Perhaps because it’s poorly understood and not commonly discussed, peripheral neuropathy is sometimes called the “silent disease” Yet it affects more people than rheumatoid arthritis—a much better known ailment—with just as severe consequences in its worst form.
To start with, it should be understood PN is not really a disease at all. Rather it’s a complex of disorders in the peripheral nervous system resulting from damage to the nerves’ protective coating or from damage to the nerves themselves.
Our peripheral nervous system is made up of nerve fibers bundled together in nerve trunks. They run from the brain and spinal cord (which make up the central nervous system) to other parts of our body. The fibers are shielded by a coating or membrane called the myelin sheath. Like wires protected by insulation, the coated fibers carry “electrical” impulses from receptors located in internal organs, muscles and skin, back to our brain through our spinal cord. When an injury to our peripheral nerves or their protective coating occurs which interferes with the transmission of impulses from these receptors, one of two things (or sometimes both) occurs depending on the receptors and nerve fibers involved. Either the brain simply acknowledges and registers the abnormal transmission as pain or some other unpleasant sensation, or it prompts a response may result in decreased muscle movement or changes in organ functioning.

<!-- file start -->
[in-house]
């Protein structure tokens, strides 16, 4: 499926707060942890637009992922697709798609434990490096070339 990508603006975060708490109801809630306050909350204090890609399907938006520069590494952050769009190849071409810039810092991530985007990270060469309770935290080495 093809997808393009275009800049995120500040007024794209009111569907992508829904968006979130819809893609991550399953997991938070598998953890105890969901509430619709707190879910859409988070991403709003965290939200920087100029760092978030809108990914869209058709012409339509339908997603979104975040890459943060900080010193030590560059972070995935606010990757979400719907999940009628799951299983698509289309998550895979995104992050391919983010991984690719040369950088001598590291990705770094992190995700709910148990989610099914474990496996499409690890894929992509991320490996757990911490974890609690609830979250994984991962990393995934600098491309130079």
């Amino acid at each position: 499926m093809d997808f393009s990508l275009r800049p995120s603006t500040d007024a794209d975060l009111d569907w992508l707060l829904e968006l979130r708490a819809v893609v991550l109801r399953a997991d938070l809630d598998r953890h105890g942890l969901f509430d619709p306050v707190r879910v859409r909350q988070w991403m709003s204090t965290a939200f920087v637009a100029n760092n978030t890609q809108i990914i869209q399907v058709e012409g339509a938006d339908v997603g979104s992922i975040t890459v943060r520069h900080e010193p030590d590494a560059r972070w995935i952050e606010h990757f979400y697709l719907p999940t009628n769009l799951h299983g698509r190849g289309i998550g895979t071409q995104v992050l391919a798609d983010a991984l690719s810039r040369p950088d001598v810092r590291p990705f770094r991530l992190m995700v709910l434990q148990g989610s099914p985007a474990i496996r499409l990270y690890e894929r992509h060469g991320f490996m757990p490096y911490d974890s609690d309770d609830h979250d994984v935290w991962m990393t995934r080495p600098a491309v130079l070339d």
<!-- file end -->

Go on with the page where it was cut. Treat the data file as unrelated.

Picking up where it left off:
Polyneuropthy versus Mononeuropthy
Most of the disorders dealt with in this book are called “polyneuropathies.” This means that they are multiple and usually (but not always) symmetric, affecting both feet, for example, or both hands, in the same way. A term often used to describe this condition is “distal symmetrical polyneuropathy.” In contrast “mononeuropathy” refers to the injury of a single nerve such as in carpal tunnel syndrome, where only one hand and wrist may be affected, or Bell’s palsy, involving a single nerve to facial muscles.
Other neuropathy classifications are based are based on whether the sensory, motor or autonomic nerve fibers are involved. Damage to sensory fibers, concerned with feeling and touching, results either in abnormal paresthesias (sensations) such as tingling, numbness, electrical shocks, or in outright pain. Damage to motor fibers, which are responsible for voluntary movements such as fist clenching, may result in bodily changes such as muscle weakness or atrophy, or cramps and spasms. Damage to autonomic fibers, which affect involuntary or semi-voluntary functions such as control of internal organs, can cause such changes as decreased ability to sweat, loss in blood pressure (with or without dizziness), constipation, bowel and bladder problems, and sexual dysfunction.